As a prostate cancer survivor whose primary care physician missed my cancer for the better part of six years, I object to the position that PSA doesn’t matter.
Like the vast majority of men, I was “stupid” where my healthcare was concerned. I never asked for a copy of my blood work or questioned the results of my tests. After all, we treat our doctors like gods.
After I was diagnosed, and endured the usual battle with my insurance carrier over the issue of a pre-existing condition, I retrieved years’ worth of blood work results—and there it was staring me in the face. My PSA had been steadily increasing over several years. The results showed that my testosterone levels had been low; consequently my doctor was routinely giving me hormone injections.
Successful medical care is a partnership between patient and doctor. Had I obtained my blood tests sooner and asked why certain numbers had changed, then perhaps my doctor might have caught my cancer earlier. But most primary care physicians do not fully understand how to use PSA testing and wind up ordering biopsies, afraid of the attorney waiting in the wings.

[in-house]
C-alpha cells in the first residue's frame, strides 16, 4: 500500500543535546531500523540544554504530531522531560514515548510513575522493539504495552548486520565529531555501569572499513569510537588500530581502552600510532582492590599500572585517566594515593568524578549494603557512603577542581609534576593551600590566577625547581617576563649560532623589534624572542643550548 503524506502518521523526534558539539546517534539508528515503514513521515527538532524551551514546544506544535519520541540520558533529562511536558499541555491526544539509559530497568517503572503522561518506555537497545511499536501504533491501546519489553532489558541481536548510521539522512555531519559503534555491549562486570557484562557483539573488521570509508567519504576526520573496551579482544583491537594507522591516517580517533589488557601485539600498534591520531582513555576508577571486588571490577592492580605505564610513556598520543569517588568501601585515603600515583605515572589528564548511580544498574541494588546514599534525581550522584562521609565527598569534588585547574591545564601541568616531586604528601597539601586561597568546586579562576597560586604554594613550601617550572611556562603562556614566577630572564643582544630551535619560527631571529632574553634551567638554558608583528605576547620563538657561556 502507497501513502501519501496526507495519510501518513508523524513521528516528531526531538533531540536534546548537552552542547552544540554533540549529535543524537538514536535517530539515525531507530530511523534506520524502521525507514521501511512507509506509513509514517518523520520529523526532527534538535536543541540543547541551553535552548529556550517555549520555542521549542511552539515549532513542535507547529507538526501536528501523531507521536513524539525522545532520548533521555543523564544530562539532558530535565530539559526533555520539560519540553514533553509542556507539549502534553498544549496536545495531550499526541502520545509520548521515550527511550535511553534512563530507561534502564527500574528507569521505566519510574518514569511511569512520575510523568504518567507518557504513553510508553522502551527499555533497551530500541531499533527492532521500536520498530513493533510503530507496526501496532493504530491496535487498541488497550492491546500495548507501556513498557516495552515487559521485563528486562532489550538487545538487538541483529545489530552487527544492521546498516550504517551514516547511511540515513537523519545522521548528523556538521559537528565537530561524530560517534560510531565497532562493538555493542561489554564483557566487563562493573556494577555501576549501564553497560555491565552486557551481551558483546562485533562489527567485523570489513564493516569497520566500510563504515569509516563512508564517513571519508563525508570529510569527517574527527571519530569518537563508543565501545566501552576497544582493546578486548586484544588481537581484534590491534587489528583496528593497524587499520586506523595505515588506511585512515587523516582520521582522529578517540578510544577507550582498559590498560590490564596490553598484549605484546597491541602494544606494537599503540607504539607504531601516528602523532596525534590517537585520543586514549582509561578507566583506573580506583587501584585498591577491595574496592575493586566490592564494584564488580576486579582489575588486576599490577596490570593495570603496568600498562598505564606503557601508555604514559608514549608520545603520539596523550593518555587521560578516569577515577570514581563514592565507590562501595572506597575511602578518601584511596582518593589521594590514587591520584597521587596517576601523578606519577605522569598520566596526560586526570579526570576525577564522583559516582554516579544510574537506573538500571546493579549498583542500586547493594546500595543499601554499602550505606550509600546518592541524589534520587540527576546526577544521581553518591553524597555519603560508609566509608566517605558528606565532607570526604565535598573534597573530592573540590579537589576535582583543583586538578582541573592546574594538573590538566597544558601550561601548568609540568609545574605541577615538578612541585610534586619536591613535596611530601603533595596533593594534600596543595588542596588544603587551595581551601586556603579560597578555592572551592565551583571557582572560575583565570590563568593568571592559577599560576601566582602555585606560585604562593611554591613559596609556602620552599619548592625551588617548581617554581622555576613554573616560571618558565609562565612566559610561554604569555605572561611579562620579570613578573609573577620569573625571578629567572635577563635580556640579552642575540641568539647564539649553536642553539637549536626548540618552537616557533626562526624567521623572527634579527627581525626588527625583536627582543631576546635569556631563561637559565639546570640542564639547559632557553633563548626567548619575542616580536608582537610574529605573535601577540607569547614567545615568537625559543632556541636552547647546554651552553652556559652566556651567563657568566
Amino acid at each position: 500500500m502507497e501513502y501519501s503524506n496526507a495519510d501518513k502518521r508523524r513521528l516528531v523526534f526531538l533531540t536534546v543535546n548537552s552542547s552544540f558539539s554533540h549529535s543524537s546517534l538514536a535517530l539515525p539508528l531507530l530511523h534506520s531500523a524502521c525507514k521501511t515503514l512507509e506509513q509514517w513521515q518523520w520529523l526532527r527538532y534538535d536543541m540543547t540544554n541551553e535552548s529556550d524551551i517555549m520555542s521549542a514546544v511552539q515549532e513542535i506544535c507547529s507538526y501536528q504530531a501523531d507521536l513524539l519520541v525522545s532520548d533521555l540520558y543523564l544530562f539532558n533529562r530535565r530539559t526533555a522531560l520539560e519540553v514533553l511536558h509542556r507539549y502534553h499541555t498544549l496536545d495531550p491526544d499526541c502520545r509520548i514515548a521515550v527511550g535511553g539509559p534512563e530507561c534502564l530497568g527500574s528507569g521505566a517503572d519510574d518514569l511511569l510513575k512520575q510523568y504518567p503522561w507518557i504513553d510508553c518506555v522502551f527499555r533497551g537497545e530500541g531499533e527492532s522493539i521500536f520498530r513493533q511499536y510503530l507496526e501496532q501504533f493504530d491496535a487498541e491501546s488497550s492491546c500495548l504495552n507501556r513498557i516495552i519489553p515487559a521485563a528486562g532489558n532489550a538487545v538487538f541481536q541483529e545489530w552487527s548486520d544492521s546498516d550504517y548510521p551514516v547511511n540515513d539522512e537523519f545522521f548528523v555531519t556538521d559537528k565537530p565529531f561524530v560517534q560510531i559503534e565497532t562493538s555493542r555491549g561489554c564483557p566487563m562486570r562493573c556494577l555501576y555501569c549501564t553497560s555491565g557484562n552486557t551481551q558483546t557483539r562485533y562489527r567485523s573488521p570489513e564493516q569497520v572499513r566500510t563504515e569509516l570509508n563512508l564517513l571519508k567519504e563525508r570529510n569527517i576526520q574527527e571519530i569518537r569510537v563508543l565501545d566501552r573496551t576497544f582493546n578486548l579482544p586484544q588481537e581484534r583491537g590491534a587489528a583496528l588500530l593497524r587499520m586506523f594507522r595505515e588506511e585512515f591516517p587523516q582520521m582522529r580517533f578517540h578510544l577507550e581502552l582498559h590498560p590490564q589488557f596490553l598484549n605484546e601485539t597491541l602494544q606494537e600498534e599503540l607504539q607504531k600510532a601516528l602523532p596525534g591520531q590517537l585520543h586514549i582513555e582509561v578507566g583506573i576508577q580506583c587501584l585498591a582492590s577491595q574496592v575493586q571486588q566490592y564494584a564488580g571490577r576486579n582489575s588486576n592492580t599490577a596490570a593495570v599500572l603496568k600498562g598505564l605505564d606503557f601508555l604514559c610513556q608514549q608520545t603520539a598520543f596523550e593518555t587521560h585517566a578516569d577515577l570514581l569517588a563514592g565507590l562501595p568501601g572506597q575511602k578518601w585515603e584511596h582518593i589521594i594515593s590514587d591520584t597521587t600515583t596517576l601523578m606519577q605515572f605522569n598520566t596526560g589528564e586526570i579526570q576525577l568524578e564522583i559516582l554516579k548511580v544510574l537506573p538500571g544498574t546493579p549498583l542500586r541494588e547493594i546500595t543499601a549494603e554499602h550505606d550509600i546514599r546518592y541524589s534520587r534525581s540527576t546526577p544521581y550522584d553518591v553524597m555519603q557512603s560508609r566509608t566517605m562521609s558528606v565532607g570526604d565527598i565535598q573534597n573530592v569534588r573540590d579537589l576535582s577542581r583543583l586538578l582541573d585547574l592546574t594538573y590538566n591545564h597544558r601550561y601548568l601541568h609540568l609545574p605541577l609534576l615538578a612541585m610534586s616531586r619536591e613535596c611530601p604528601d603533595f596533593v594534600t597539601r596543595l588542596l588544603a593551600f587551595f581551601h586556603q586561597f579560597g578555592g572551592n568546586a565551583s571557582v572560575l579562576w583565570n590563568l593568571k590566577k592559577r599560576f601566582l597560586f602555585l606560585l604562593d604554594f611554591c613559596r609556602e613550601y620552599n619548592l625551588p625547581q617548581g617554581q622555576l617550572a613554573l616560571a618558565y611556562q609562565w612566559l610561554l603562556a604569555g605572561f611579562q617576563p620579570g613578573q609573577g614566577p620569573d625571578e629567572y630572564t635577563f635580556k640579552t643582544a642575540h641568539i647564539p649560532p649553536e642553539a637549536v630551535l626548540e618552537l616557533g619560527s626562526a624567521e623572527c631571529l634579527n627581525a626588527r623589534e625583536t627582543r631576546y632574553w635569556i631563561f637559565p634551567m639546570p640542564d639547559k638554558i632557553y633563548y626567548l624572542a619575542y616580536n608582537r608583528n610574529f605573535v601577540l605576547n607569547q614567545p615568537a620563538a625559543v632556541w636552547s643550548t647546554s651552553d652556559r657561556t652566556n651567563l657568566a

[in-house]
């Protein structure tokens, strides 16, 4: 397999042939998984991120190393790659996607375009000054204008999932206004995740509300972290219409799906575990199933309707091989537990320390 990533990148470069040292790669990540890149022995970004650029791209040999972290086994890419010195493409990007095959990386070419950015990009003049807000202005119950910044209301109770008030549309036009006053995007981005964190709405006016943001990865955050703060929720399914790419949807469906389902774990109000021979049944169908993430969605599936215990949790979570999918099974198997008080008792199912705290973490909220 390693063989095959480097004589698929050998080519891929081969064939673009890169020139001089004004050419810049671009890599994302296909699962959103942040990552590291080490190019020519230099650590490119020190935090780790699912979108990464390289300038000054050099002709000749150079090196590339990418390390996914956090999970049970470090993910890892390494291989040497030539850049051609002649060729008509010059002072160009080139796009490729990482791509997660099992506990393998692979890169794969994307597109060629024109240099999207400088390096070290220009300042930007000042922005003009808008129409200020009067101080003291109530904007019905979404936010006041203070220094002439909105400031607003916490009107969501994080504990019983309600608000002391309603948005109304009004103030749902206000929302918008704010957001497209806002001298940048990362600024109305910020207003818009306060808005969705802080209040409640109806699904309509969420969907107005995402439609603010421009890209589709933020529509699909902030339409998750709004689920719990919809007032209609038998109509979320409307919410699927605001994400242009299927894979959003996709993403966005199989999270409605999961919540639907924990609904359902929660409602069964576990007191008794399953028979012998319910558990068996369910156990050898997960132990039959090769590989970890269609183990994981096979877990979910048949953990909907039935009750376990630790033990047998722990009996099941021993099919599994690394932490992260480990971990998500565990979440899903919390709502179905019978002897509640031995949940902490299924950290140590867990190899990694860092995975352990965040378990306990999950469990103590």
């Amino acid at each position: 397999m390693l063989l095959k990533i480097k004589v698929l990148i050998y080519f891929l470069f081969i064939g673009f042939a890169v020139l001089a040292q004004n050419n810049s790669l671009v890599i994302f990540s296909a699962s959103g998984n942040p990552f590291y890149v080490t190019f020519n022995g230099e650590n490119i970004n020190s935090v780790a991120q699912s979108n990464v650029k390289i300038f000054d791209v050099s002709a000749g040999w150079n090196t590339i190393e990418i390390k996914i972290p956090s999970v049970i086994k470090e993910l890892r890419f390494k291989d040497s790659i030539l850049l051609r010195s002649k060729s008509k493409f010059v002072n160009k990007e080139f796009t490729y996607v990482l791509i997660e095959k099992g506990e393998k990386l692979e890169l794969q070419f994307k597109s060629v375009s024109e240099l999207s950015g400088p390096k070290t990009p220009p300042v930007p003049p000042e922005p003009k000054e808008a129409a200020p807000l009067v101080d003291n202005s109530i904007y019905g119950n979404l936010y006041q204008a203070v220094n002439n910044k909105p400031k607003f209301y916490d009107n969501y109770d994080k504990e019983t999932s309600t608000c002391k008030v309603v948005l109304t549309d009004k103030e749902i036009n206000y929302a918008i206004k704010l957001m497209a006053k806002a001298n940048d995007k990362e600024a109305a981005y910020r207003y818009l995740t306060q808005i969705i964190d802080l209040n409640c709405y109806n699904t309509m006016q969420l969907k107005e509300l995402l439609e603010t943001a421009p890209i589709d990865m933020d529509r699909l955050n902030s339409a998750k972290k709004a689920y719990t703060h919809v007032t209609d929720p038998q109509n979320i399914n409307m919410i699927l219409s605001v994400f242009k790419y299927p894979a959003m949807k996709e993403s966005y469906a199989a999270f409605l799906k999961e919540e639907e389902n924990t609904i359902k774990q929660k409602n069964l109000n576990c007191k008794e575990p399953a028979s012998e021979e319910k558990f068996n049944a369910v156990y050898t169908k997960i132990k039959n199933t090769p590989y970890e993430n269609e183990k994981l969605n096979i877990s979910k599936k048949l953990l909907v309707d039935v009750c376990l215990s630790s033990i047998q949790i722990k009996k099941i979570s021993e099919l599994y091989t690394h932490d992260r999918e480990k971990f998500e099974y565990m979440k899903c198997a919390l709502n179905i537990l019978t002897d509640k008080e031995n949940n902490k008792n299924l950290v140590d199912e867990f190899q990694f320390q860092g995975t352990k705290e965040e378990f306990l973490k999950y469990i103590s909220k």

Thomas Stamey, MD, considered to be the father of PSA testing, said that it is not the results of a single test but the trend of those results that is critical. The secret to the successful treatment of any cancer is early diagnosis. PSA testing is merely a tool, and when paired with a digital rectal exam, it can support a wait-and-watch approach so that biopsies or other tests are ordered only when warranted.
There is no valid reason to eliminate PSA screening as part of the general blood work-up during a routine physical exam. PSA screen can be done at a nominal cost. I would hope that a physician would place more value on a man’s life than on the cost of a test.